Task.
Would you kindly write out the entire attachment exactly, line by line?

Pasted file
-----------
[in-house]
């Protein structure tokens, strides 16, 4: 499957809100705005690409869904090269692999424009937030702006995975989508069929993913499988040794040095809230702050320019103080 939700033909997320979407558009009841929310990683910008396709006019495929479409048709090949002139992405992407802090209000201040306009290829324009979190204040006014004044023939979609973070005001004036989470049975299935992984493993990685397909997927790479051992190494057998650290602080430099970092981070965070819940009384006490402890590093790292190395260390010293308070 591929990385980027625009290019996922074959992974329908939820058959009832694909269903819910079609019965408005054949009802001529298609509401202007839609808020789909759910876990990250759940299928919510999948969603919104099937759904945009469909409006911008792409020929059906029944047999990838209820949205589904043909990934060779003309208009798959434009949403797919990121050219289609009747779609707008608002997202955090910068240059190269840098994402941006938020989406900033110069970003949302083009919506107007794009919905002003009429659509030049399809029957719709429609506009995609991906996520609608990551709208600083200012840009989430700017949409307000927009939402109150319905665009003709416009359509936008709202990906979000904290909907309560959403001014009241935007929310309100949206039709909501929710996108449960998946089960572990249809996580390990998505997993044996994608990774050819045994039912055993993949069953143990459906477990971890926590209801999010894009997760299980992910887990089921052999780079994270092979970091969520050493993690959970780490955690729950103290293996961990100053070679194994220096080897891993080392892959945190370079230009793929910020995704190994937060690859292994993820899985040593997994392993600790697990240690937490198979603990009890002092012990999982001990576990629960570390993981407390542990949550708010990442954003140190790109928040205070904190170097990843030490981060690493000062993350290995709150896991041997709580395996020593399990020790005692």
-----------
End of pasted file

[in-house]
């Protein structure tokens, strides 16, 4: 499957809100705005690409869904090269692999424009937030702006995975989508069929993913499988040794040095809230702050320019103080 939700033909997320979407558009009841929310990683910008396709006019495929479409048709090949002139992405992407802090209000201040306009290829324009979190204040006014004044023939979609973070005001004036989470049975299935992984493993990685397909997927790479051992190494057998650290602080430099970092981070965070819940009384006490402890590093790292190395260390010293308070 591929990385980027625009290019996922074959992974329908939820058959009832694909269903819910079609019965408005054949009802001529298609509401202007839609808020789909759910876990990250759940299928919510999948969603919104099937759904945009469909409006911008792409020929059906029944047999990838209820949205589904043909990934060779003309208009798959434009949403797919990121050219289609009747779609707008608002997202955090910068240059190269840098994402941006938020989406900033110069970003949302083009919506107007794009919905002003009429659509030049399809029957719709429609506009995609991906996520609608990551709208600083200012840009989430700017949409307000927009939402109150319905665009003709416009359509936008709202990906979000904290909907309560959403001014009241935007929310309100949206039709909501929710996108449960998946089960572990249809996580390990998505997993044996994608990774050819045994039912055993993949069953143990459906477990971890926590209801999010894009997760299980992910887990089921052999780079994270092979970091969520050493993690959970780490955690729950103290293996961990100053070679194994220096080897891993080392892959945190370079230009793929910020995704190994937060690859292994993820899985040593997994392993600790697990240690937490198979603990009890002092012990999982001990576990629960570390993981407390542990949550708010990442954003140190790109928040205070904190170097990843030490981060690493000062993350290995709150896991041997709580395996020593399990020790005692």